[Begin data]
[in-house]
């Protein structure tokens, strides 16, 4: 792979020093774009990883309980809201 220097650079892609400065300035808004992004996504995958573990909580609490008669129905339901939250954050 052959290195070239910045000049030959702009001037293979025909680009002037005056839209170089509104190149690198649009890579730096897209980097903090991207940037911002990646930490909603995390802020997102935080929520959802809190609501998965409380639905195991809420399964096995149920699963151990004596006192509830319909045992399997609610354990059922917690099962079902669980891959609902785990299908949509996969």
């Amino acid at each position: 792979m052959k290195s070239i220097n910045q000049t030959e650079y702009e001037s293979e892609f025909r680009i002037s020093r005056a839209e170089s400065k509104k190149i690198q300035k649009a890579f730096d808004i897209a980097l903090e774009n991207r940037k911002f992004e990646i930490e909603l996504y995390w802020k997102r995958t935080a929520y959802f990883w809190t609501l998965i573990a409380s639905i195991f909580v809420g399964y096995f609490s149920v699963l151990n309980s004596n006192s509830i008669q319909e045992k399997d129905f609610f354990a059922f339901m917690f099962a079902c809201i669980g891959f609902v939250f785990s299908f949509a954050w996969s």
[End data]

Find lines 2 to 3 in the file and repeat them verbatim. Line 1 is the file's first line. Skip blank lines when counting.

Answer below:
């Protein structure tokens, strides 16, 4: 792979020093774009990883309980809201 220097650079892609400065300035808004992004996504995958573990909580609490008669129905339901939250954050 052959290195070239910045000049030959702009001037293979025909680009002037005056839209170089509104190149690198649009890579730096897209980097903090991207940037911002990646930490909603995390802020997102935080929520959802809190609501998965409380639905195991809420399964096995149920699963151990004596006192509830319909045992399997609610354990059922917690099962079902669980891959609902785990299908949509996969």
């Amino acid at each position: 792979m052959k290195s070239i220097n910045q000049t030959e650079y702009e001037s293979e892609f025909r680009i002037s020093r005056a839209e170089s400065k509104k190149i690198q300035k649009a890579f730096d808004i897209a980097l903090e774009n991207r940037k911002f992004e990646i930490e909603l996504y995390w802020k997102r995958t935080a929520y959802f990883w809190t609501l998965i573990a409380s639905i195991f909580v809420g399964y096995f609490s149920v699963l151990n309980s004596n006192s509830i008669q319909e045992k399997d129905f609610f354990a059922f339901m917690f099962a079902c809201i669980g891959f609902v939250f785990s299908f949509a954050w996969s």